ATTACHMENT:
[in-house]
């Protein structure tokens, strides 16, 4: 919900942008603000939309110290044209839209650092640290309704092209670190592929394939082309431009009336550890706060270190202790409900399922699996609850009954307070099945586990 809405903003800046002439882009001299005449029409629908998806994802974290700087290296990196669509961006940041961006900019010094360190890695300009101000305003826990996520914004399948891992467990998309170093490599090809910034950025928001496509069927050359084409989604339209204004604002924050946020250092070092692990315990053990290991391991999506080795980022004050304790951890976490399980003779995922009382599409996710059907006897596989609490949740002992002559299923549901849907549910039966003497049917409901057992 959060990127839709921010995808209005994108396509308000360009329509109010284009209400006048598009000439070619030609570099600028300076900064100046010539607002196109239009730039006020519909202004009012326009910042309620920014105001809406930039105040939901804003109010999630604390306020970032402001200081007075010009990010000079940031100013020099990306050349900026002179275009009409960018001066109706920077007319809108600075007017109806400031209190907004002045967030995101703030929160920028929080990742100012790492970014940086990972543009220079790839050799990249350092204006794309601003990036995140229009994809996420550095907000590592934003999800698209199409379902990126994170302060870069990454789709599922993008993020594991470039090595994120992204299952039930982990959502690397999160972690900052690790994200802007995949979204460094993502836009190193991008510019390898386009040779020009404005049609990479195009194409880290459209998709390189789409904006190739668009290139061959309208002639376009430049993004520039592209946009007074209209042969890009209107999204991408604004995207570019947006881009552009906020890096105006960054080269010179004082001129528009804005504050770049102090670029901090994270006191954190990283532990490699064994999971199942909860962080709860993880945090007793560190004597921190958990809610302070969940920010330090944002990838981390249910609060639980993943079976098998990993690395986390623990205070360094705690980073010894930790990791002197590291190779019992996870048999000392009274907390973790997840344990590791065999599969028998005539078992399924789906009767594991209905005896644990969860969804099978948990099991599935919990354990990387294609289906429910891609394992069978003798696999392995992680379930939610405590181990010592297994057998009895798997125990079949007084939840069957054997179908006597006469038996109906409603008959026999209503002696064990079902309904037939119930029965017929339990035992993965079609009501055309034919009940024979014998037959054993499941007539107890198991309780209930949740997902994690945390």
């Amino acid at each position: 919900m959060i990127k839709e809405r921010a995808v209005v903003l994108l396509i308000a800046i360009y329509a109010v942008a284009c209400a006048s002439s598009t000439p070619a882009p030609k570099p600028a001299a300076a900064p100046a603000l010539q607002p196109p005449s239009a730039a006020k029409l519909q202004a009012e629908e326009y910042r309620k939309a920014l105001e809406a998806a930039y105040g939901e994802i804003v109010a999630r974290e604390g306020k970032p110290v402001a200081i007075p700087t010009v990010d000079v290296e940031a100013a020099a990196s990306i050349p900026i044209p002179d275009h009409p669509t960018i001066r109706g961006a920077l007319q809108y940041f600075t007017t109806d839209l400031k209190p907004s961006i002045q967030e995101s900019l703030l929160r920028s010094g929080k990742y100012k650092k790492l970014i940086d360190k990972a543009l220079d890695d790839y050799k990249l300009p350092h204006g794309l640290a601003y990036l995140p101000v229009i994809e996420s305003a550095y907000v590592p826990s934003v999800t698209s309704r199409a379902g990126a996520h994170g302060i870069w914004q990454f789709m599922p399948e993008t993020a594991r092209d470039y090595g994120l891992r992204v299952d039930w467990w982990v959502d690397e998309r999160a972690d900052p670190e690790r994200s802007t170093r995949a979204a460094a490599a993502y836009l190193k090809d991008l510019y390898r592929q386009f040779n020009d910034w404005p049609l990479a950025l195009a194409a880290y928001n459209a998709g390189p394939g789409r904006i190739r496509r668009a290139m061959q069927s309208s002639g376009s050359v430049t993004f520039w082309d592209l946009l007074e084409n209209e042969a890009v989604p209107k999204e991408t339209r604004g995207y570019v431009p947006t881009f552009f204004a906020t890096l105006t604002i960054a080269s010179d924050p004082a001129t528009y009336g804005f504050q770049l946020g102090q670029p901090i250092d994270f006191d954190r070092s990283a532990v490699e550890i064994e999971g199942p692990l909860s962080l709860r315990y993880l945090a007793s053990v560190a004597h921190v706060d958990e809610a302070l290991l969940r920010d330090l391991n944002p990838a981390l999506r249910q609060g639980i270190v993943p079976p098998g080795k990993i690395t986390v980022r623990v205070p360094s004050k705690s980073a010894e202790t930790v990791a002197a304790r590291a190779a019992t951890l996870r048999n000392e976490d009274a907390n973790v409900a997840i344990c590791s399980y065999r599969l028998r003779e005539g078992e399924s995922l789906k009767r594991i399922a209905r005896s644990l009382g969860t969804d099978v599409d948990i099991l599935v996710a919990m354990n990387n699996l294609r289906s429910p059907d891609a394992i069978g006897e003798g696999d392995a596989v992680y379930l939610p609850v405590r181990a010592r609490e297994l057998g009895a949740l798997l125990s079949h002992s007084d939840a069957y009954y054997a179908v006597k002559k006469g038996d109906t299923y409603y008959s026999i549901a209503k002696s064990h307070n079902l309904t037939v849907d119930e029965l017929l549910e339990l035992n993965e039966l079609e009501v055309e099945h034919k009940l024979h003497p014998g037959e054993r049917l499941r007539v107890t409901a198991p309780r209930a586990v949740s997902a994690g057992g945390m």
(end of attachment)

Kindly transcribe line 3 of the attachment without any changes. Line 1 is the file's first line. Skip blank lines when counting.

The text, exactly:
């Amino acid at each position: 919900m959060i990127k839709e809405r921010a995808v209005v903003l994108l396509i308000a800046i360009y329509a109010v942008a284009c209400a006048s002439s598009t000439p070619a882009p030609k570099p600028a001299a300076a900064p100046a603000l010539q607002p196109p005449s239009a730039a006020k029409l519909q202004a009012e629908e326009y910042r309620k939309a920014l105001e809406a998806a930039y105040g939901e994802i804003v109010a999630r974290e604390g306020k970032p110290v402001a200081i007075p700087t010009v990010d000079v290296e940031a100013a020099a990196s990306i050349p900026i044209p002179d275009h009409p669509t960018i001066r109706g961006a920077l007319q809108y940041f600075t007017t109806d839209l400031k209190p907004s961006i002045q967030e995101s900019l703030l929160r920028s010094g929080k990742y100012k650092k790492l970014i940086d360190k990972a543009l220079d890695d790839y050799k990249l300009p350092h204006g794309l640290a601003y990036l995140p101000v229009i994809e996420s305003a550095y907000v590592p826990s934003v999800t698209s309704r199409a379902g990126a996520h994170g302060i870069w914004q990454f789709m599922p399948e993008t993020a594991r092209d470039y090595g994120l891992r992204v299952d039930w467990w982990v959502d690397e998309r999160a972690d900052p670190e690790r994200s802007t170093r995949a979204a460094a490599a993502y836009l190193k090809d991008l510019y390898r592929q386009f040779n020009d910034w404005p049609l990479a950025l195009a194409a880290y928001n459209a998709g390189p394939g789409r904006i190739r496509r668009a290139m061959q069927s309208s002639g376009s050359v430049t993004f520039w082309d592209l946009l007074e084409n209209e042969a890009v989604p209107k999204e991408t339209r604004g995207y570019v431009p947006t881009f552009f204004a906020t890096l105006t604002i960054a080269s010179d924050p004082a001129t528009y009336g804005f504050q770049l946020g102090q670029p901090i250092d994270f006191d954190r070092s990283a532990v490699e550890i064994e999971g199942p692990l909860s962080l709860r315990y993880l945090a007793s053990v560190a004597h921190v706060d958990e809610a302070l290991l969940r920010d330090l391991n944002p990838a981390l999506r249910q609060g639980i270190v993943p079976p098998g080795k990993i690395t986390v980022r623990v205070p360094s004050k705690s980073a010894e202790t930790v990791a002197a304790r590291a190779a019992t951890l996870r048999n000392e976490d009274a907390n973790v409900a997840i344990c590791s399980y065999r599969l028998r003779e005539g078992e399924s995922l789906k009767r594991i399922a209905r005896s644990l009382g969860t969804d099978v599409d948990i099991l599935v996710a919990m354990n990387n699996l294609r289906s429910p059907d891609a394992i069978g006897e003798g696999d392995a596989v992680y379930l939610p609850v405590r181990a010592r609490e297994l057998g009895a949740l798997l125990s079949h002992s007084d939840a069957y009954y054997a179908v006597k002559k006469g038996d109906t299923y409603y008959s026999i549901a209503k002696s064990h307070n079902l309904t037939v849907d119930e029965l017929l549910e339990l035992n993965e039966l079609e009501v055309e099945h034919k009940l024979h003497p014998g037959e054993r049917l499941r007539v107890t409901a198991p309780r209930a586990v949740s997902a994690g057992g945390m």